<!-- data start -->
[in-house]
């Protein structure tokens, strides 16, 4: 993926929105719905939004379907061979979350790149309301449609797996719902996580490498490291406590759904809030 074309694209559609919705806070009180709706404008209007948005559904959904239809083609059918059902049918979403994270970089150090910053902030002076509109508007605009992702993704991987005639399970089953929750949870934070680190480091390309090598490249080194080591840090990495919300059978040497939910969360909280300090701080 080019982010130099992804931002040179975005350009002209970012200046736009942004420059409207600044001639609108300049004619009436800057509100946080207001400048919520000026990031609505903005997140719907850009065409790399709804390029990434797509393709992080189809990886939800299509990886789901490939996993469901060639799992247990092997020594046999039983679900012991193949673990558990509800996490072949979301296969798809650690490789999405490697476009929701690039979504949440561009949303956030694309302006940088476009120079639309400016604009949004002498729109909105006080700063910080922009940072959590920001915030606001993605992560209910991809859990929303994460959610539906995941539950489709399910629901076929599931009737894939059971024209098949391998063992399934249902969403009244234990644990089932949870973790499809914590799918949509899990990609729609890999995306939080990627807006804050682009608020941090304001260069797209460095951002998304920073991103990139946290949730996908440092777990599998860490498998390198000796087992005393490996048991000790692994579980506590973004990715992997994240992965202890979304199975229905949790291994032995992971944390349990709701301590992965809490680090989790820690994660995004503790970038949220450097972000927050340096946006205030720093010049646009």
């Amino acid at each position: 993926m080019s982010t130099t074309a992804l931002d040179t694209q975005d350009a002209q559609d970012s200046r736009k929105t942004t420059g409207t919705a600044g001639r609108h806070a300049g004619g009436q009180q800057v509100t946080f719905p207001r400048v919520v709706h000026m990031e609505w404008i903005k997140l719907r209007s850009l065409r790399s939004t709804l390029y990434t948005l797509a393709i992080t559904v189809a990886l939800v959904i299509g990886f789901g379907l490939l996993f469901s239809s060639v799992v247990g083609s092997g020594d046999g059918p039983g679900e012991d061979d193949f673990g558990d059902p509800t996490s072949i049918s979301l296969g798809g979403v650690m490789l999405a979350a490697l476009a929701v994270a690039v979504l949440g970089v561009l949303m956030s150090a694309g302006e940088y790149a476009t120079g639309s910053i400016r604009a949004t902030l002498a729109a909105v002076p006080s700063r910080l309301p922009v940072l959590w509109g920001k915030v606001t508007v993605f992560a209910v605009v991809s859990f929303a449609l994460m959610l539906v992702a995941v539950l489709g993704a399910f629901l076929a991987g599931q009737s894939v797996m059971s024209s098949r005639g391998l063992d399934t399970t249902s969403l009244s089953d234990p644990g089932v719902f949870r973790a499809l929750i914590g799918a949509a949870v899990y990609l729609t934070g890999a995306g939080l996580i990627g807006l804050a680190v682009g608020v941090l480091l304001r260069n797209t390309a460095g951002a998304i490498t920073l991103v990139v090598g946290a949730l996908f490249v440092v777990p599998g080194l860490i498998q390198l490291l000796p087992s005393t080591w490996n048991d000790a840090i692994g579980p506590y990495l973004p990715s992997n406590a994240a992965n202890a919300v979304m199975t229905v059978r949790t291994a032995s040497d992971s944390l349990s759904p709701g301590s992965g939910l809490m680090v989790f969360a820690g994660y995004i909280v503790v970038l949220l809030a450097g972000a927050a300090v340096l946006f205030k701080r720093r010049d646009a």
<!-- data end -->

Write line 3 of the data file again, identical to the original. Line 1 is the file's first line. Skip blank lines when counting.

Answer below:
């Amino acid at each position: 993926m080019s982010t130099t074309a992804l931002d040179t694209q975005d350009a002209q559609d970012s200046r736009k929105t942004t420059g409207t919705a600044g001639r609108h806070a300049g004619g009436q009180q800057v509100t946080f719905p207001r400048v919520v709706h000026m990031e609505w404008i903005k997140l719907r209007s850009l065409r790399s939004t709804l390029y990434t948005l797509a393709i992080t559904v189809a990886l939800v959904i299509g990886f789901g379907l490939l996993f469901s239809s060639v799992v247990g083609s092997g020594d046999g059918p039983g679900e012991d061979d193949f673990g558990d059902p509800t996490s072949i049918s979301l296969g798809g979403v650690m490789l999405a979350a490697l476009a929701v994270a690039v979504l949440g970089v561009l949303m956030s150090a694309g302006e940088y790149a476009t120079g639309s910053i400016r604009a949004t902030l002498a729109a909105v002076p006080s700063r910080l309301p922009v940072l959590w509109g920001k915030v606001t508007v993605f992560a209910v605009v991809s859990f929303a449609l994460m959610l539906v992702a995941v539950l489709g993704a399910f629901l076929a991987g599931q009737s894939v797996m059971s024209s098949r005639g391998l063992d399934t399970t249902s969403l009244s089953d234990p644990g089932v719902f949870r973790a499809l929750i914590g799918a949509a949870v899990y990609l729609t934070g890999a995306g939080l996580i990627g807006l804050a680190v682009g608020v941090l480091l304001r260069n797209t390309a460095g951002a998304i490498t920073l991103v990139v090598g946290a949730l996908f490249v440092v777990p599998g080194l860490i498998q390198l490291l000796p087992s005393t080591w490996n048991d000790a840090i692994g579980p506590y990495l973004p990715s992997n406590a994240a992965n202890a919300v979304m199975t229905v059978r949790t291994a032995s040497d992971s944390l349990s759904p709701g301590s992965g939910l809490m680090v989790f969360a820690g994660y995004i909280v503790v970038l949220l809030a450097g972000a927050a300090v340096l946006f205030k701080r720093r010049d646009a």